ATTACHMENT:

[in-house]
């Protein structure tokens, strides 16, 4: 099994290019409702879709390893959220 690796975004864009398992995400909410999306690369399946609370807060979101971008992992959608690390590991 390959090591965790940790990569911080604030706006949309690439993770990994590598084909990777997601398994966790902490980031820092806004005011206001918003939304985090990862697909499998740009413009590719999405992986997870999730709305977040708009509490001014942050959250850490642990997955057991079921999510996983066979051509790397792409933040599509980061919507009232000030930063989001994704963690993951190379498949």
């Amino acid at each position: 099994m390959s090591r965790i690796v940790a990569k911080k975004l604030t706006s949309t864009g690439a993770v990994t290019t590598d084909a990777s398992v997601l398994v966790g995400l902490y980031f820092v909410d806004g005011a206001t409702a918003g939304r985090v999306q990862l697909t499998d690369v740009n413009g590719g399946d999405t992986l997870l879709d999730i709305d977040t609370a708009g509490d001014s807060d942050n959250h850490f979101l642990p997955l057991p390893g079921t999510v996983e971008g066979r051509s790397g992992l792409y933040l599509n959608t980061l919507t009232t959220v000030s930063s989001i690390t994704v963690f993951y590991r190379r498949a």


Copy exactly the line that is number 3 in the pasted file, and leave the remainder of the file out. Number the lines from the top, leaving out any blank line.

């Amino acid at each position: 099994m390959s090591r965790i690796v940790a990569k911080k975004l604030t706006s949309t864009g690439a993770v990994t290019t590598d084909a990777s398992v997601l398994v966790g995400l902490y980031f820092v909410d806004g005011a206001t409702a918003g939304r985090v999306q990862l697909t499998d690369v740009n413009g590719g399946d999405t992986l997870l879709d999730i709305d977040t609370a708009g509490d001014s807060d942050n959250h850490f979101l642990p997955l057991p390893g079921t999510v996983e971008g066979r051509s790397g992992l792409y933040l599509n959608t980061l919507t009232t959220v000030s930063s989001i690390t994704v963690f993951y590991r190379r498949a």